Norway's election winners to meet in bid to form majority government

by Reuters
Thursday, 23 September 2021 06:57 GMT

By Terje Solsvik

OSLO, Sept 23 (Reuters) - Norway's centre-left election winners meet on Thursday for three-way talks to determine whether they can form a majority coalition government, with oil, taxes and EU relations https://www.reuters.com/world/europe/norway-should-reclaim-energy-regulation-eu-eurosceptic-opposition-says-2021-08-10 among the sticking points https://www.reuters.com/world/europe/norway-should-reclaim-energy-regulation-eu-eurosceptic-opposition-says-2021-08-10.

Labour, the Socialists and the Centre Party won a majority https://www.reuters.com/world/europe/norway-opposition-expected-win-election-fought-oil-inequality-2021-09-13 of seats in Norway's parliament on Sept. 13, beating the ruling Conservative-led government, with a transfer of power likely to take place next month.

Labour leader Jonas Gahr Stoere, who is expected to become Norway's next prime minister https://www.reuters.com/world/europe/winner-norways-election-is-wealthy-champion-common-people-2021-09-13, has during the last week held individual meetings with Centre Party leader Trygve Slagsvold Vedum and the Socialist Left's Audun Lysbakken.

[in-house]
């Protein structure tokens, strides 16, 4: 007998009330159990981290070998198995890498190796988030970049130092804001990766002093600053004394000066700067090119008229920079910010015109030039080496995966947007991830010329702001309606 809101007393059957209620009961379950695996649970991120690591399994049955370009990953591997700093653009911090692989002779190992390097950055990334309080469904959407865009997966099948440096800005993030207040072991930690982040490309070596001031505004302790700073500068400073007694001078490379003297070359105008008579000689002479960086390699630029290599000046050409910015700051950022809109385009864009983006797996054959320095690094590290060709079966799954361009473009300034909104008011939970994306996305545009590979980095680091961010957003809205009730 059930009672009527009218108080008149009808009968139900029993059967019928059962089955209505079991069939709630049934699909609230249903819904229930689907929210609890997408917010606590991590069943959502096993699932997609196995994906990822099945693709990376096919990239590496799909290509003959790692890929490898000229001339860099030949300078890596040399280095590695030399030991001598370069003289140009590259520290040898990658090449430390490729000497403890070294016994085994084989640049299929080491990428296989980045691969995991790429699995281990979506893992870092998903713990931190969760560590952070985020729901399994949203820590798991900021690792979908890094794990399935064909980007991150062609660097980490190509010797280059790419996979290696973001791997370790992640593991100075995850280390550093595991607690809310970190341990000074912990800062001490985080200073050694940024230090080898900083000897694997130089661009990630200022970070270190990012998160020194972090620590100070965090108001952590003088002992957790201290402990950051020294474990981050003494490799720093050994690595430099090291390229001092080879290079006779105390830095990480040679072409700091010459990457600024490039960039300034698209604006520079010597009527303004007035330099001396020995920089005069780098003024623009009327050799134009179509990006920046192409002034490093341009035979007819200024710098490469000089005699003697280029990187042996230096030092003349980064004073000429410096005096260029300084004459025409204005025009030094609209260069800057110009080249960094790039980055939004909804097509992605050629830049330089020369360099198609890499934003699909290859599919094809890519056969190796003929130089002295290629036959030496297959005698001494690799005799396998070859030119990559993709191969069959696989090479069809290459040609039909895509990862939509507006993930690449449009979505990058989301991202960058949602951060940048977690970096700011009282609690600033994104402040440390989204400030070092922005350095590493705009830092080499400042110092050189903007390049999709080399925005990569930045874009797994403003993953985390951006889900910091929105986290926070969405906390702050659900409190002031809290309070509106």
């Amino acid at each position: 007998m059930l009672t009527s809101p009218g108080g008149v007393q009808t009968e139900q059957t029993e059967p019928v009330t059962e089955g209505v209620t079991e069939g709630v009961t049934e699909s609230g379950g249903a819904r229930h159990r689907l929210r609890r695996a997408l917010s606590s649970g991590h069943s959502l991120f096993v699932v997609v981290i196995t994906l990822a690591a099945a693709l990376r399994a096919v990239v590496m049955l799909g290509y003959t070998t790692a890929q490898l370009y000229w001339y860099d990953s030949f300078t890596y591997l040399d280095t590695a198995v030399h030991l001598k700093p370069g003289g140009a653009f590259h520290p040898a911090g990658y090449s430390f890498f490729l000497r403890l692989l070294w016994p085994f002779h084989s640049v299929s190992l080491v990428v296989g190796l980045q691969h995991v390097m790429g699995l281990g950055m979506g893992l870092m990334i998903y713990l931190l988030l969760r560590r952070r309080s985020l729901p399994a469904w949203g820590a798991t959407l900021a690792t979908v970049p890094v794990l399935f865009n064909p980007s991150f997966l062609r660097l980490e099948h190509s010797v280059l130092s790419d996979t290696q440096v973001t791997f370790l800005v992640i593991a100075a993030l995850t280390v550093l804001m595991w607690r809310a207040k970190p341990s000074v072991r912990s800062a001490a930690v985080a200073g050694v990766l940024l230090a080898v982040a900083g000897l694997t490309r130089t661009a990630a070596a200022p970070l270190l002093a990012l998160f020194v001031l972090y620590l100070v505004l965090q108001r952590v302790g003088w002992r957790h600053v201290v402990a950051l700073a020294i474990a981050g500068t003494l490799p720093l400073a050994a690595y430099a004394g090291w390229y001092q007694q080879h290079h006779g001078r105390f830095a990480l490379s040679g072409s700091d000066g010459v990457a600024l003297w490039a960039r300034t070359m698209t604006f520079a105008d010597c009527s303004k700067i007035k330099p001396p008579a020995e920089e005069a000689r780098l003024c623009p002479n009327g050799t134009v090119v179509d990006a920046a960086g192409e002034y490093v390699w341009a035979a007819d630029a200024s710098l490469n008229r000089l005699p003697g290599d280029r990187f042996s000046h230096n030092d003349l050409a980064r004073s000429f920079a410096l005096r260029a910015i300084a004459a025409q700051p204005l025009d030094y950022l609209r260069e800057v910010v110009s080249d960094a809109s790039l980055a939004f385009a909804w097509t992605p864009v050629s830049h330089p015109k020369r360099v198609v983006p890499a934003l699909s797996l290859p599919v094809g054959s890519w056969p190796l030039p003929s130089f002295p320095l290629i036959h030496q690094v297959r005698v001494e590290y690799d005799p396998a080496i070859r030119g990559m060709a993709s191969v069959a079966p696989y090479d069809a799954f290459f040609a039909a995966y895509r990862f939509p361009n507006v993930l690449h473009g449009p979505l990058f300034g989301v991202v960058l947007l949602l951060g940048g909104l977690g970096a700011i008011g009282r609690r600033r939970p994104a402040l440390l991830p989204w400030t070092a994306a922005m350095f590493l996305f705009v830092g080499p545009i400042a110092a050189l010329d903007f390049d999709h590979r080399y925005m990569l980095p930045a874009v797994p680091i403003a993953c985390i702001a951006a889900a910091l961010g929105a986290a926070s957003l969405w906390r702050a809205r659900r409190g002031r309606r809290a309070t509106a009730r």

But Thursday's gathering at a resort an hour's drive north of Oslo is believed to be the first time the three will sit down together since the election.

Billed as exploratory talks, the initial phase is set to determine whether detailed negotiations should be opened next week, or if Stoere has to settle for ruling in a minority.

Norway's status as an oil and gas producer, contributing to climate change, was at the heart of the election campaign https://www.reuters.com/business/sustainable-business/climate-change-election-spotlight-oil-giant-norway-2021-08-31, although a transition away from petroleum is likely to be gradual despite progress by pro-environment parties.

Norway's oil and gas industry pumps around 4 million barrels of oil equivalent per day, accounting for over 40% of export revenues, although output is projected to fall from 2030 onwards.

The Socialist Party wants to halt all exploration for new resources, which would hasten the oil industry's decline, but Labour and Centre have rejected this position.

Labour is wary of potential job losses from petroleum's demise, and champions state-sponsored policies to encourage a transfer of engineering know-how from oil production to renewable energy.

Norway's incumbent government, led by Conservative Prime Minister Erna Solberg, conceded the election on Sept. 13 and will step down as soon as Labour is ready to form a cabinet.

(Editing by Gwladys Fouche and Giles Elgood)

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